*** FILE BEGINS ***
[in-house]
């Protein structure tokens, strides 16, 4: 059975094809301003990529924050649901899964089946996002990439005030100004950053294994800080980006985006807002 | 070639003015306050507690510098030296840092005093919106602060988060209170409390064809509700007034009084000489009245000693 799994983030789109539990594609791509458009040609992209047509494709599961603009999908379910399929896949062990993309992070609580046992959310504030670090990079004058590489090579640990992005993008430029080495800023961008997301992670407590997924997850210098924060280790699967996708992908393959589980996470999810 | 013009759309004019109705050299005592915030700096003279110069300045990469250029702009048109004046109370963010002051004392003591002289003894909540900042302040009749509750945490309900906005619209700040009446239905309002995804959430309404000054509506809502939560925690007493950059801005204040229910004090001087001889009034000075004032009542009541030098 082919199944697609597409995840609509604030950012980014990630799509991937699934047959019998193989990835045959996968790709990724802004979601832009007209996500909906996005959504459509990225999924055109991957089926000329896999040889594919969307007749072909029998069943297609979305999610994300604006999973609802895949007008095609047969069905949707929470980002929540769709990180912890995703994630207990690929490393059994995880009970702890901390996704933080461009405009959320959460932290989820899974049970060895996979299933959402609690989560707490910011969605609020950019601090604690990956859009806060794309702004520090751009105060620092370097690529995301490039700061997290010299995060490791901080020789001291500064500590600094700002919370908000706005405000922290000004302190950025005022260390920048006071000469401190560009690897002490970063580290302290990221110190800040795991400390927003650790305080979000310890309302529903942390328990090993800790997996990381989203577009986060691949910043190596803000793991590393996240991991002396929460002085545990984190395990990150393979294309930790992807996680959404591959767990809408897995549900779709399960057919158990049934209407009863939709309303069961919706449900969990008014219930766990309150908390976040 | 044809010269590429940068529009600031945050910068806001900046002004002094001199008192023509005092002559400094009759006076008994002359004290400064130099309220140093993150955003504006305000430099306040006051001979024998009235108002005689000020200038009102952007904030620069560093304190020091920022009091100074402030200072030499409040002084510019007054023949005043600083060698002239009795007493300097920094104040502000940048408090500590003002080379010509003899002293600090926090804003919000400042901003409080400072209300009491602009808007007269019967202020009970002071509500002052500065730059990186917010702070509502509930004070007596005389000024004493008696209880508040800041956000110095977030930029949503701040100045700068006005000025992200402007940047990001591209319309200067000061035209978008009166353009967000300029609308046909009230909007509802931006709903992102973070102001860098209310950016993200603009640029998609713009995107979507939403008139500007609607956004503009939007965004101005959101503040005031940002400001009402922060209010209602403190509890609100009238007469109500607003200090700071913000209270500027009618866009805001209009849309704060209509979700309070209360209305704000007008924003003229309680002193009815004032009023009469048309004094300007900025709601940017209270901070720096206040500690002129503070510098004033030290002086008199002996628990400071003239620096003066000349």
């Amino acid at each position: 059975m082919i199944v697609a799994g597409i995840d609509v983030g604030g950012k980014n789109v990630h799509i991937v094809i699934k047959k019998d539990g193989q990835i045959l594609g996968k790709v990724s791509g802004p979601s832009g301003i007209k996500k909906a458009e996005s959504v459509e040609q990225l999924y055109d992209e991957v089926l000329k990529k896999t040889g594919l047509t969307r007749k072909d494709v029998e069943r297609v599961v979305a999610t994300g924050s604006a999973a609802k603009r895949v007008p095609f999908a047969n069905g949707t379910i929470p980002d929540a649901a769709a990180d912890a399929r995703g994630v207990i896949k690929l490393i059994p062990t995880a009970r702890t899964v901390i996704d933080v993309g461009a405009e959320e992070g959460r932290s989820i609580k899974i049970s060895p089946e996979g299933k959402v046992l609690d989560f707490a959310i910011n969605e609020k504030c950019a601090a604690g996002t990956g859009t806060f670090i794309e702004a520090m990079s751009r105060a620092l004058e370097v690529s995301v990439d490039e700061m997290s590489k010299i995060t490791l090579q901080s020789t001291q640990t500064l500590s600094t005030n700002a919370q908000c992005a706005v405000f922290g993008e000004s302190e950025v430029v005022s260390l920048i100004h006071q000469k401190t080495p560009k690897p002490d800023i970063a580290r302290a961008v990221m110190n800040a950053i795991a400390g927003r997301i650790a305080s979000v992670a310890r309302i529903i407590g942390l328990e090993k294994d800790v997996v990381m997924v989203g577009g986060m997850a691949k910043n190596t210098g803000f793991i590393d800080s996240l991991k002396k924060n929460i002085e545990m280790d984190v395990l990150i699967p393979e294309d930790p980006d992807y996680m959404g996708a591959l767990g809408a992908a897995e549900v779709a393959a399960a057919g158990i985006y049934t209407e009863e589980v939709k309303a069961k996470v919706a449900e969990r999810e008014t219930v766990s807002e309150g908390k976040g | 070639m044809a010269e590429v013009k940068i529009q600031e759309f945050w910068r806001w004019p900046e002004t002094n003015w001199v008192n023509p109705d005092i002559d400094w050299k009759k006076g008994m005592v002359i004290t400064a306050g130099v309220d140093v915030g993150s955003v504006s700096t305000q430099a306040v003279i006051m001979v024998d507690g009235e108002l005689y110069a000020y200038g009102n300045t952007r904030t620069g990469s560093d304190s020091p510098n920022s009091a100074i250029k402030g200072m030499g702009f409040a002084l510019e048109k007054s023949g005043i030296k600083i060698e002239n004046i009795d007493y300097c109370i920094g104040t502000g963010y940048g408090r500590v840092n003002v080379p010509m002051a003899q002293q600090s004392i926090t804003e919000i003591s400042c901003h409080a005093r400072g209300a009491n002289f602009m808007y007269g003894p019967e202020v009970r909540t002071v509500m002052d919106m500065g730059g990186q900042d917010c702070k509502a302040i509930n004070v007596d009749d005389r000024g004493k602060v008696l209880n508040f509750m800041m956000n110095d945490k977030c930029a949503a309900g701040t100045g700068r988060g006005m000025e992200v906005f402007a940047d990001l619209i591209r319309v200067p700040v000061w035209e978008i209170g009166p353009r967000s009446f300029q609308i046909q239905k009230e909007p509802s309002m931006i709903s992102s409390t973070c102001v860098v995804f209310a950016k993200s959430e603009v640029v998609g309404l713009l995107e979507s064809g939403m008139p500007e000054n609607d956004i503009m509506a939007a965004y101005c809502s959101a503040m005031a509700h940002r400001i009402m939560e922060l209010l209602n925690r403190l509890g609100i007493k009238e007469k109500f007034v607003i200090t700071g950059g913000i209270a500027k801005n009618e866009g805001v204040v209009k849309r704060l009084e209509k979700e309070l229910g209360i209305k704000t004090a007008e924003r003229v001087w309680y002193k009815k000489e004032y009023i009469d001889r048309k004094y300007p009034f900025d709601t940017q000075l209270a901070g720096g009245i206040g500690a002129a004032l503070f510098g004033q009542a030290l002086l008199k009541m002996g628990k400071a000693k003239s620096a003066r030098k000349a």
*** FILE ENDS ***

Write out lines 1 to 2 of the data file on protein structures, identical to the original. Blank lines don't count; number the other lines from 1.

[in-house]
């Protein structure tokens, strides 16, 4: 059975094809301003990529924050649901899964089946996002990439005030100004950053294994800080980006985006807002 | 070639003015306050507690510098030296840092005093919106602060988060209170409390064809509700007034009084000489009245000693 799994983030789109539990594609791509458009040609992209047509494709599961603009999908379910399929896949062990993309992070609580046992959310504030670090990079004058590489090579640990992005993008430029080495800023961008997301992670407590997924997850210098924060280790699967996708992908393959589980996470999810 | 013009759309004019109705050299005592915030700096003279110069300045990469250029702009048109004046109370963010002051004392003591002289003894909540900042302040009749509750945490309900906005619209700040009446239905309002995804959430309404000054509506809502939560925690007493950059801005204040229910004090001087001889009034000075004032009542009541030098 082919199944697609597409995840609509604030950012980014990630799509991937699934047959019998193989990835045959996968790709990724802004979601832009007209996500909906996005959504459509990225999924055109991957089926000329896999040889594919969307007749072909029998069943297609979305999610994300604006999973609802895949007008095609047969069905949707929470980002929540769709990180912890995703994630207990690929490393059994995880009970702890901390996704933080461009405009959320959460932290989820899974049970060895996979299933959402609690989560707490910011969605609020950019601090604690990956859009806060794309702004520090751009105060620092370097690529995301490039700061997290010299995060490791901080020789001291500064500590600094700002919370908000706005405000922290000004302190950025005022260390920048006071000469401190560009690897002490970063580290302290990221110190800040795991400390927003650790305080979000310890309302529903942390328990090993800790997996990381989203577009986060691949910043190596803000793991590393996240991991002396929460002085545990984190395990990150393979294309930790992807996680959404591959767990809408897995549900779709399960057919158990049934209407009863939709309303069961919706449900969990008014219930766990309150908390976040 | 044809010269590429940068529009600031945050910068806001900046002004002094001199008192023509005092002559400094009759006076008994002359004290400064130099309220140093993150955003504006305000430099306040006051001979024998009235108002005689000020200038009102952007904030620069560093304190020091920022009091100074402030200072030499409040002084510019007054023949005043600083060698002239009795007493300097920094104040502000940048408090500590003002080379010509003899002293600090926090804003919000400042901003409080400072209300009491602009808007007269019967202020009970002071509500002052500065730059990186917010702070509502509930004070007596005389000024004493008696209880508040800041956000110095977030930029949503701040100045700068006005000025992200402007940047990001591209319309200067000061035209978008009166353009967000300029609308046909009230909007509802931006709903992102973070102001860098209310950016993200603009640029998609713009995107979507939403008139500007609607956004503009939007965004101005959101503040005031940002400001009402922060209010209602403190509890609100009238007469109500607003200090700071913000209270500027009618866009805001209009849309704060209509979700309070209360209305704000007008924003003229309680002193009815004032009023009469048309004094300007900025709601940017209270901070720096206040500690002129503070510098004033030290002086008199002996628990400071003239620096003066000349």